Presentation on theme: "Navigating the Academic Job Market Courtney Hillebrecht, Ph.D. Assistant Professor Department of Political Science University of Nebraska-Lincoln."— Presentation transcript:
Navigating the Academic Job Market Courtney Hillebrecht, Ph.D. Assistant Professor Department of Political Science University of Nebraska-Lincoln
Outline Timeline Preparing Your Packet APSA Interviews Job Talks On Campus Interviews
Timeline, Part 1 (Market Prep) Winter: Talk with advisor: Are you ready to go on the market next year? Can you defend the following spring? Attend ISA/MPSA: network. Spring/Summer: Get personal website up. Prepare packet materials (see The Packet). Ask letter writers. Get official transcripts (late summer).
Timeline, Part 1 Cont. (Market Prep) August: Submit materials for APSA interviews; contact schools for APSA interviews. Practice elevator pitch. Have advisor and colleagues look over packet materials. Start identifying jobs through ejobs (APSA website).
Timeline, Part 2 (On the Market) September: Attend APSA for interviews and networking, including presenting your own work. Put finishing touches on packet. Start sending them out. Fall: Continue identifying jobs and sending out packets. Identify early deadline post-docs. Continue writing your dissertation. Develop and practice job talk. Phone and on-campus interviews.
Timeline, Part 3 (Still on the Market) Winter: Continue with everything under Fall. Look seriously at visiting positions and post-docs. No matter what, keep writing your dissertation. Spring: Evaluate options. Write, write, write. DEFEND!
The Packet: Components* Cover Letter C.V. Research Statement Teaching Statement and Evaluations Writing Sample(s) Sample Syllabi *Be sure to follow exact instructions on what to include in your packet.
The Packet: Cover Letter Tailor to each department but dont reinvent the wheel. Basic components: Explanation of how you would meet the departments needs (see their ad). Be very clear about this! Sections on research/teaching. Prioritize the section most appropriate for the school. Contact information.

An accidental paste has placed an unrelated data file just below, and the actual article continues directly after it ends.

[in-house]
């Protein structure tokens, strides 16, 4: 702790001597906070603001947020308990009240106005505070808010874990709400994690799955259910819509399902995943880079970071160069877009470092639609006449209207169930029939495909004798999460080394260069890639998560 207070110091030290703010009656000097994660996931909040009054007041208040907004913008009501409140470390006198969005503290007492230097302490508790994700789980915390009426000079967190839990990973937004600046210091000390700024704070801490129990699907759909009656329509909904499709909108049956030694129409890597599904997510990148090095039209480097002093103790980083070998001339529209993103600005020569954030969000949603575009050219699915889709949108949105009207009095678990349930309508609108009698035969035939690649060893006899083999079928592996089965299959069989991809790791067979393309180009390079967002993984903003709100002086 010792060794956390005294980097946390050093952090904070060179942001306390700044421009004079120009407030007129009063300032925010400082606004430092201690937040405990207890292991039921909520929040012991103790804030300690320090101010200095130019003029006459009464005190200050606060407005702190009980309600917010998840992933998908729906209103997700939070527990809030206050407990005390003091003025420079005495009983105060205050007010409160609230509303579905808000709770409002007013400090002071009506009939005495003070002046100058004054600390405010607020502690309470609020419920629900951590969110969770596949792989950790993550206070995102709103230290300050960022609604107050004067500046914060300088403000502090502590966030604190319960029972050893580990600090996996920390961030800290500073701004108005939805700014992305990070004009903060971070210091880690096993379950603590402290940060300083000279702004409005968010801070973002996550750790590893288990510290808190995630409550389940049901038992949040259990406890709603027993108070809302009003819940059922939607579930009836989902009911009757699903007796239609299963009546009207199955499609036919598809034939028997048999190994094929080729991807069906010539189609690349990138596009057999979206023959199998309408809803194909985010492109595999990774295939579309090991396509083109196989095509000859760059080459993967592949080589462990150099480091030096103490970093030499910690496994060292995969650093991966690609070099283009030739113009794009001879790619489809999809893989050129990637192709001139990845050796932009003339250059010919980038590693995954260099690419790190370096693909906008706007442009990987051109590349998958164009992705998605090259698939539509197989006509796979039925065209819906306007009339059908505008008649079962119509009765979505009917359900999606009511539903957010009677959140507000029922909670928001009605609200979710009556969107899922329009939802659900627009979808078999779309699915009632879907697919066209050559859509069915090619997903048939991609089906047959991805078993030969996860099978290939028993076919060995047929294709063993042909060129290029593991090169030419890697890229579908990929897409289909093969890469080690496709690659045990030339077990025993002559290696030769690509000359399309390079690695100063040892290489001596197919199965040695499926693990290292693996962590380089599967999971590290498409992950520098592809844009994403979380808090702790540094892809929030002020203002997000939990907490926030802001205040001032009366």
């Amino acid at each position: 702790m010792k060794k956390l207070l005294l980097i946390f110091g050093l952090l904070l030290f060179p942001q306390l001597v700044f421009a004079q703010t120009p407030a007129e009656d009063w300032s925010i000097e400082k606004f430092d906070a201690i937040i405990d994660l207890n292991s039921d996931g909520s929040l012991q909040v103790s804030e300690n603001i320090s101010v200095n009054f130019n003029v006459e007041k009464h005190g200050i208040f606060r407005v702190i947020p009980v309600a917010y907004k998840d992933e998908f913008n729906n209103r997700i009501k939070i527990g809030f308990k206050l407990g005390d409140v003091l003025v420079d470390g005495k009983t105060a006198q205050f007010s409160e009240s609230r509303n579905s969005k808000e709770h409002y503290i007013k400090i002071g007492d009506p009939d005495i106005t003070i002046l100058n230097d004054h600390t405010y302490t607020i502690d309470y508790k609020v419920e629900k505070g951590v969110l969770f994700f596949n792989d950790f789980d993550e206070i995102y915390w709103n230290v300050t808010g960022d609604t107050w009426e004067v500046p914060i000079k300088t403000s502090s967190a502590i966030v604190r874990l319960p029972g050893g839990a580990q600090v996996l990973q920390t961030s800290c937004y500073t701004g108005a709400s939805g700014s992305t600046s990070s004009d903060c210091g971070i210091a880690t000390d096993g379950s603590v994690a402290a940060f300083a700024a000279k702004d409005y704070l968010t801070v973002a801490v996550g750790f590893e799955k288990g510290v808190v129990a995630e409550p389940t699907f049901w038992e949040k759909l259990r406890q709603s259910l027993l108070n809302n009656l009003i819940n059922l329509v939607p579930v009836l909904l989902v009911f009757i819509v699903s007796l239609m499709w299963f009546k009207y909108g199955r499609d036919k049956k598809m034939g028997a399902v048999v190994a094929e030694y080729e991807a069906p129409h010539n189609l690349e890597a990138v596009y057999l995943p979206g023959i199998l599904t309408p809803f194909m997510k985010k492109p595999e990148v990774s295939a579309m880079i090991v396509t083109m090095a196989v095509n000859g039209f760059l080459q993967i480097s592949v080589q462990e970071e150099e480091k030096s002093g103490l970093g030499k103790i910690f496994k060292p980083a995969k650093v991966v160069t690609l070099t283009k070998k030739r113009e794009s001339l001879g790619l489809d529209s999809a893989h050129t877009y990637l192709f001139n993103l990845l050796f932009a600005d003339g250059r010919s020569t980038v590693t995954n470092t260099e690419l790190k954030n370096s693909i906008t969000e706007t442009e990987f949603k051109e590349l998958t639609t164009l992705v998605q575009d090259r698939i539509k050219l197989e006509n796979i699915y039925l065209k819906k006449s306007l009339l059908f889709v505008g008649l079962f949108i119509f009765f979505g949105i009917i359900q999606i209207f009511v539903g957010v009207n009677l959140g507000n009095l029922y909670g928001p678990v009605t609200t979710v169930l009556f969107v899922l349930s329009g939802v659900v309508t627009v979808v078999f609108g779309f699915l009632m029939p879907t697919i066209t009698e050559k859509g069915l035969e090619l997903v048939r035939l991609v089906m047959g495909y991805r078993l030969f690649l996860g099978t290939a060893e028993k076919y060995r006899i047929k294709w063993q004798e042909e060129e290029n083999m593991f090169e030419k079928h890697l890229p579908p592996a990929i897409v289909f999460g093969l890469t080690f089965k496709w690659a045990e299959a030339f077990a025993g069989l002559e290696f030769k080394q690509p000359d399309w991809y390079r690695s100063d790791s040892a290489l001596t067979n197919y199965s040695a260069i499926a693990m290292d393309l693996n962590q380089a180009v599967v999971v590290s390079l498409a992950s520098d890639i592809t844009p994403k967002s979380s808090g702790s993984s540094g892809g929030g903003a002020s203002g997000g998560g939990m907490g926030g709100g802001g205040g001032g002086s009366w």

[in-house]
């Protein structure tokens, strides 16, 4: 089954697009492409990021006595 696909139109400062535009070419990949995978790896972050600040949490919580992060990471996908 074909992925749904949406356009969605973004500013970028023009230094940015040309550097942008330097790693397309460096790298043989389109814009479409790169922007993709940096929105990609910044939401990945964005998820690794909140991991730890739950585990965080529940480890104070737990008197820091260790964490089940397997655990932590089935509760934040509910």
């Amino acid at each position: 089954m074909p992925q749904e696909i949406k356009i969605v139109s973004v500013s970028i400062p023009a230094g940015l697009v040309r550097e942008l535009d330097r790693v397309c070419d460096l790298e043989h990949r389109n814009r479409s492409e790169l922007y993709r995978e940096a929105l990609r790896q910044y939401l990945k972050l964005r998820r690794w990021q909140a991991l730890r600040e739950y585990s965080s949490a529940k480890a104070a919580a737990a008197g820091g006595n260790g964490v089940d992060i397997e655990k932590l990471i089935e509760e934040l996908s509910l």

Your C.V. Main Sections: Education Research Dissertation: BRIEF summary (1 para max) Publications Under review Conference papers Teaching Experience Languages, skills, etc. References
The Packet: Research Statement Research Statement Components: Explain dissertation and related publications (or publication plans). Stand-alones Next project: research, contribution and publication plans. Be sure to identify your contributions and your identity as a researcher. Re-articulate research trajectory outlined in letter and c.v.
The Packet: Teaching Statement Teaching Statement Components Teaching philosophy Courses taught and courses youd like to teach Course evaluations (qualitative and quantitative)
The Packet: Writing Samples Generally: two chapters of your dissertation and one stand-alone piece. From the dissertation: One theory chapter, one empirical. Evolving trend: one job market paper. Tips: Use samples to showcase methodological breadth. But...better to have polished samples. Explain these samples in cover letter.
Examples... Good idea to collect examples of successful packets.
APSA Interviews: The Good and Bad The Good: Might lead to an on-campus interview. Opportunity to take your pitch on a test run. Networking. The Bad: The setting: like the waiting room at your doctors. Not all schools interview. Time and mental/emotional energy.